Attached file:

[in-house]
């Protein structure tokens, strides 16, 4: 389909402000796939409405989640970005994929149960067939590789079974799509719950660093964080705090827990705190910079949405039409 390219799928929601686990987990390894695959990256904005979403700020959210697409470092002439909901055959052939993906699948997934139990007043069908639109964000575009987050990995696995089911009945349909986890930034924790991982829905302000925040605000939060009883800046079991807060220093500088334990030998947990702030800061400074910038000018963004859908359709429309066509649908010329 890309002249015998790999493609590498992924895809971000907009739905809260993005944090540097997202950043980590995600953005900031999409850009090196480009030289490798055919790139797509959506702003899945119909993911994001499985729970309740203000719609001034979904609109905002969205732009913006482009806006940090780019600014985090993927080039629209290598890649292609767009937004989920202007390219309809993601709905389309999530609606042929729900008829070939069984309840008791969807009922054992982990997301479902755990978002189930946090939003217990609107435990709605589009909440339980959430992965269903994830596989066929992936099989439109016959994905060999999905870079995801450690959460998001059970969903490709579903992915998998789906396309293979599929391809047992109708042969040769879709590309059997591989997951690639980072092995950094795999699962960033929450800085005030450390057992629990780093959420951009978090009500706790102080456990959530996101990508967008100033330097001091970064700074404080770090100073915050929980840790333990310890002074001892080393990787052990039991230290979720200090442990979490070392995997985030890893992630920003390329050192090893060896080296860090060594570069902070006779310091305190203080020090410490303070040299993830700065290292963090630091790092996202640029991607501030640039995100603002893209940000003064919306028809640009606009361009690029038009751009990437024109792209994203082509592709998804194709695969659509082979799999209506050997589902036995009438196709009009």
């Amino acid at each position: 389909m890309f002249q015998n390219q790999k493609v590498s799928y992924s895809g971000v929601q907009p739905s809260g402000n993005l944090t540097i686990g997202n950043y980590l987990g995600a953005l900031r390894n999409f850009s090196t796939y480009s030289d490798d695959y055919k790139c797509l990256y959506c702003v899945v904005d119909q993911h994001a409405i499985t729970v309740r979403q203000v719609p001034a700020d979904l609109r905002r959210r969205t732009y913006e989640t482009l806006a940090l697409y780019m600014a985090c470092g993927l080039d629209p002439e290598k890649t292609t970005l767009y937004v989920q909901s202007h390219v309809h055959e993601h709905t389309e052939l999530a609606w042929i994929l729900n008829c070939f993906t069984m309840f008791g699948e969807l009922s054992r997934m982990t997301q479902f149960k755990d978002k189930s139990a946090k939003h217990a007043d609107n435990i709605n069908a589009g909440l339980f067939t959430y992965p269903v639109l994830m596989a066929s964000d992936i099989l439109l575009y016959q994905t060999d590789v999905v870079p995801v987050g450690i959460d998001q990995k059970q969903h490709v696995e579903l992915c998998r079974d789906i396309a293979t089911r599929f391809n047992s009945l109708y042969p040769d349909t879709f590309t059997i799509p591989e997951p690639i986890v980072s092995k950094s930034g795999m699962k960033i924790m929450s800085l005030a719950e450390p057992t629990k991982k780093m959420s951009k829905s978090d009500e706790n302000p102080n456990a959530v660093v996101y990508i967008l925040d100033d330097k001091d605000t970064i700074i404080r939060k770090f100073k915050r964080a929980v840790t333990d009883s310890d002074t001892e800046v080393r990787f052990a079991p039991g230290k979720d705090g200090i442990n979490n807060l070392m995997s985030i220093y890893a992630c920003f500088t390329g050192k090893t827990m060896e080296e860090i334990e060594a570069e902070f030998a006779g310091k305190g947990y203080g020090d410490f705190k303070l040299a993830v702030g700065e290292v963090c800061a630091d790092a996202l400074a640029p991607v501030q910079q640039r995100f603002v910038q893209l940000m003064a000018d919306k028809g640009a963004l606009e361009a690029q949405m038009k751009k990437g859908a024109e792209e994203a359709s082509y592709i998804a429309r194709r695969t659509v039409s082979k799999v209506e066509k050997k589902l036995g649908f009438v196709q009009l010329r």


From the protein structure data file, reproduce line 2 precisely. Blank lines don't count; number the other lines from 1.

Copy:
């Protein structure tokens, strides 16, 4: 389909402000796939409405989640970005994929149960067939590789079974799509719950660093964080705090827990705190910079949405039409 390219799928929601686990987990390894695959990256904005979403700020959210697409470092002439909901055959052939993906699948997934139990007043069908639109964000575009987050990995696995089911009945349909986890930034924790991982829905302000925040605000939060009883800046079991807060220093500088334990030998947990702030800061400074910038000018963004859908359709429309066509649908010329 890309002249015998790999493609590498992924895809971000907009739905809260993005944090540097997202950043980590995600953005900031999409850009090196480009030289490798055919790139797509959506702003899945119909993911994001499985729970309740203000719609001034979904609109905002969205732009913006482009806006940090780019600014985090993927080039629209290598890649292609767009937004989920202007390219309809993601709905389309999530609606042929729900008829070939069984309840008791969807009922054992982990997301479902755990978002189930946090939003217990609107435990709605589009909440339980959430992965269903994830596989066929992936099989439109016959994905060999999905870079995801450690959460998001059970969903490709579903992915998998789906396309293979599929391809047992109708042969040769879709590309059997591989997951690639980072092995950094795999699962960033929450800085005030450390057992629990780093959420951009978090009500706790102080456990959530996101990508967008100033330097001091970064700074404080770090100073915050929980840790333990310890002074001892080393990787052990039991230290979720200090442990979490070392995997985030890893992630920003390329050192090893060896080296860090060594570069902070006779310091305190203080020090410490303070040299993830700065290292963090630091790092996202640029991607501030640039995100603002893209940000003064919306028809640009606009361009690029038009751009990437024109792209994203082509592709998804194709695969659509082979799999209506050997589902036995009438196709009009």